Thinking of a house? They’re more roomy

By Brittany Abeijon

The decision of where to live may be one of the toughest and earliest choices a student can make.

Residence halls, Greek houses and apartments may have perks, but living in a house has benefits that others lack.

Bankier Apartments, Johnson Rentals and Roland Realty are a few of the main realtors in the Champaign-Urbana area that offer leases for houses.

Luke Adam, senior in Business, lives with four other male students in a house leased by Bankier on Green Street.

“It’s just a much better environment than an apartment,” Adam said. “I like having three different levels and it’s a lot better for social gatherings.”

Like many apartments on campus this year, rent payments have increased, and Adam’s house is no exception.

“I can’t complain about the financial situation of this house,” Adam said. “We are paying for what we get.”

Some apartment management companies fix maintenance problems within a few days, but living in a house may take weeks longer to get something fixed.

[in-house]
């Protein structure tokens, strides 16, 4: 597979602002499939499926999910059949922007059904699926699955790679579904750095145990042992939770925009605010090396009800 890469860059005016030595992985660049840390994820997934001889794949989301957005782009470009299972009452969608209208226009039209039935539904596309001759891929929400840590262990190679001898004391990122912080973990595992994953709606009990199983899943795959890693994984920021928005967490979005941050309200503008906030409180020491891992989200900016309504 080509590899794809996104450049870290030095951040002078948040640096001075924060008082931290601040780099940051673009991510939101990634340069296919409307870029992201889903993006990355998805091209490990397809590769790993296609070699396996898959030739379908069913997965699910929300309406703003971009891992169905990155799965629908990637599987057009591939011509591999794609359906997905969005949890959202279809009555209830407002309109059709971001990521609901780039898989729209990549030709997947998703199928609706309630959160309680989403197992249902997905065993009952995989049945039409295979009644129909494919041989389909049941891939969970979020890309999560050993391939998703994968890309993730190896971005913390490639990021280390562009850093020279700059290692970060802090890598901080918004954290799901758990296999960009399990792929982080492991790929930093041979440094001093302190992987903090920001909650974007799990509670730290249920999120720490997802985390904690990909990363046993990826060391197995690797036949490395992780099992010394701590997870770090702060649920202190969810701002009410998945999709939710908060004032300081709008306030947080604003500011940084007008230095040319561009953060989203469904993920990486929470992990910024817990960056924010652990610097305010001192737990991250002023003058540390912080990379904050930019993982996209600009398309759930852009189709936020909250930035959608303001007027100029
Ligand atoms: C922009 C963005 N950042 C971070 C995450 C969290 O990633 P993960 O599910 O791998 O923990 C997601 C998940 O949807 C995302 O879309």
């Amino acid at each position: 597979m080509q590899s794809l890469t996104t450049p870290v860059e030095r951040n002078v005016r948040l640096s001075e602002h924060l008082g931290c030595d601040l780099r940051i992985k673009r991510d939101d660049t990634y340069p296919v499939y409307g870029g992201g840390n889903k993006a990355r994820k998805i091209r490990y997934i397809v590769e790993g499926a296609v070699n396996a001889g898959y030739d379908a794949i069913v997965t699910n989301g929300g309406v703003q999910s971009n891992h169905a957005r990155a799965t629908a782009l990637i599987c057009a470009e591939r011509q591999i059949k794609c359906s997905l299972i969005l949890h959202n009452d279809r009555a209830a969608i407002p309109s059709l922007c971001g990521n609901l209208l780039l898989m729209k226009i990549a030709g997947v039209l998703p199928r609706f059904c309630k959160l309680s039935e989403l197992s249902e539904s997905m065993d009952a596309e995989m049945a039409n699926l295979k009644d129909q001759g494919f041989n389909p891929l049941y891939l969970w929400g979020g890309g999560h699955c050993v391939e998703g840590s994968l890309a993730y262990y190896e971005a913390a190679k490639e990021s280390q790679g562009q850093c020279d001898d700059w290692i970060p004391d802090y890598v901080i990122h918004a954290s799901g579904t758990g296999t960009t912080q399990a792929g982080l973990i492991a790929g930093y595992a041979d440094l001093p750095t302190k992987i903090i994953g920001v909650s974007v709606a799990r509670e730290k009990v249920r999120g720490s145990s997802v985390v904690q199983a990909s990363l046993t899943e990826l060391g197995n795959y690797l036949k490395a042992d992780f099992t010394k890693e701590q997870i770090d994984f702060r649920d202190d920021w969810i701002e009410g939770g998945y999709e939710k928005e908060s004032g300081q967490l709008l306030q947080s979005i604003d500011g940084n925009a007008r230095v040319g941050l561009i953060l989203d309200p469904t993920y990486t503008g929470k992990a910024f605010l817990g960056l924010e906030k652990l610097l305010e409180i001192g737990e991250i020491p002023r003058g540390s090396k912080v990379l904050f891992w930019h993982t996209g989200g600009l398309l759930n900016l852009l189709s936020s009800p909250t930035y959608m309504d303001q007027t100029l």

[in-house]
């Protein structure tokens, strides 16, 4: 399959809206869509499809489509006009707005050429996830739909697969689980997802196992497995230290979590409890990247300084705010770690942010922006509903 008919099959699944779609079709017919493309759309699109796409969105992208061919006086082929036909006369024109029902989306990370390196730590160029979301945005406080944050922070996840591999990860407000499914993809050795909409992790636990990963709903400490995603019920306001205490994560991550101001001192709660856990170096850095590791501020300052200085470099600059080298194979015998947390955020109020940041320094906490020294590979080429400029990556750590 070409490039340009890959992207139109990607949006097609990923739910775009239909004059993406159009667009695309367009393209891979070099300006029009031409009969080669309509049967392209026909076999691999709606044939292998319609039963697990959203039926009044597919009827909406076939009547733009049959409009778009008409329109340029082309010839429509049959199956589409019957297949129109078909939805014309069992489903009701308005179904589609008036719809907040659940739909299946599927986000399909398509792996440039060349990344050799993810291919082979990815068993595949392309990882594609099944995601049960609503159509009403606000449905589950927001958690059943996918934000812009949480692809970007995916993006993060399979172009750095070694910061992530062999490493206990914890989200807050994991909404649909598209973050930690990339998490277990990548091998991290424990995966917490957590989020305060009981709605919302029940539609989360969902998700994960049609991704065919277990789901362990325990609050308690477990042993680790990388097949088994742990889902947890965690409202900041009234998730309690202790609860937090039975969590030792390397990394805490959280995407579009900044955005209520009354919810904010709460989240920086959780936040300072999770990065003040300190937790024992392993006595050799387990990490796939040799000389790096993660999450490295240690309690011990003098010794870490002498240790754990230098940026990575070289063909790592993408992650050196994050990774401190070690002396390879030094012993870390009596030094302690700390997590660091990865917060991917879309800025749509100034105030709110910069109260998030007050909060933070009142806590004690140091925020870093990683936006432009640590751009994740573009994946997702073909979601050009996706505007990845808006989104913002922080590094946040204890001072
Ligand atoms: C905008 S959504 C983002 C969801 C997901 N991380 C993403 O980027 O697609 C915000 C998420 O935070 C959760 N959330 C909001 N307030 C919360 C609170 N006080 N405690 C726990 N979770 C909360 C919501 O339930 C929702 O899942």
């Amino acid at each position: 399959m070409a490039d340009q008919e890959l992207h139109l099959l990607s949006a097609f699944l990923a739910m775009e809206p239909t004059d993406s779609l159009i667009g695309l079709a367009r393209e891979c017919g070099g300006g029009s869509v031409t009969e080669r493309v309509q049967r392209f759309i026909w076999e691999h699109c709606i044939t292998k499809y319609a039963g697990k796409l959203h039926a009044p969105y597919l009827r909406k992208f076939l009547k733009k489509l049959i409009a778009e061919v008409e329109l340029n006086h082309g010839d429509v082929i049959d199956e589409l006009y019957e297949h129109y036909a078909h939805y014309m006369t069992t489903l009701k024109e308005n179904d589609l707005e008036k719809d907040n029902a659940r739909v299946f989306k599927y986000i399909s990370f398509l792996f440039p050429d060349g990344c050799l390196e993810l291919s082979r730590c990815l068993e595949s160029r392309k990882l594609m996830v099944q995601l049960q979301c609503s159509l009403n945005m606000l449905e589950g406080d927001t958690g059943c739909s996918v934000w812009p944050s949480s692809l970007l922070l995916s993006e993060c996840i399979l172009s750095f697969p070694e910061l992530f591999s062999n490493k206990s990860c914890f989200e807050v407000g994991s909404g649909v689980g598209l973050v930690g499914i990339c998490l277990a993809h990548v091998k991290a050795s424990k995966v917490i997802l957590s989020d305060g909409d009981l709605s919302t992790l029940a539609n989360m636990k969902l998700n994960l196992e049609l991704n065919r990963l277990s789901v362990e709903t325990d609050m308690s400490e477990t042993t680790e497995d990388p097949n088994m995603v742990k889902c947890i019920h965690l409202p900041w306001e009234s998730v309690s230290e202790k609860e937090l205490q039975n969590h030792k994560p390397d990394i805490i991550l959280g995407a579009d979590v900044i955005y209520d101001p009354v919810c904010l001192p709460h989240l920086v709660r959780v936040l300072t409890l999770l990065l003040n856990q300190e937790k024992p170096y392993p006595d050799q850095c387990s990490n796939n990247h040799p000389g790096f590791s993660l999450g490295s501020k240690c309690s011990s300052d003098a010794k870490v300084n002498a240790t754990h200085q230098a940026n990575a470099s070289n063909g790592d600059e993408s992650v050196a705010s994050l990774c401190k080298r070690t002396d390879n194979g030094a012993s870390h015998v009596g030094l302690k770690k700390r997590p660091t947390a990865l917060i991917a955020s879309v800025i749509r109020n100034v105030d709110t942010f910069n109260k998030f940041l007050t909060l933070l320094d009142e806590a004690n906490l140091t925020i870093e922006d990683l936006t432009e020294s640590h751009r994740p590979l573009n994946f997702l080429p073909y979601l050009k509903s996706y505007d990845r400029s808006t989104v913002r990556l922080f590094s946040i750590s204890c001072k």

“I’d say they get the job done, it just might take a week or two or three,” Adam said.

Leasing the houses can be difficult, too.

“If you know when leases start opening up, it’s actually not that tough, but you have to be able to move quickly,” Adam said. “Another way would be to have someone pass it down to you, which admittedly is a little more hit or miss.”

Emily Zak, senior in Nursing, lives with four other women in a brown brick house next to Adam and his roommates.

The added benefits of a house are the reasons that Zak made the decision to live in an off-campus house.

“We have a lawn, a front porch and a driveway that can fit four cars.” Zak said. “No apartment has that.”

Although they take advantage of the additional space, the negative side of their location is that it is far from the Quad.

“We have no central air conditioning and it’s at least a 15 to 20 minute walk to classes,” Zak said. “We also share our washer and dryer with the apartment complex behind us.”

These aspects have not stopped Zak and her roommates from turning their house into something more personal.

“Our house is literally our home away from home, especially since we’ve lived here for what’s going to be two years. It’s our space,” she said. “We don’t worry about anyone above or below us, we get to put lawn chairs on our roof and observe the world of Green Street below us. And space-wise, well, we could accommodate a large family of 16 if necessary.”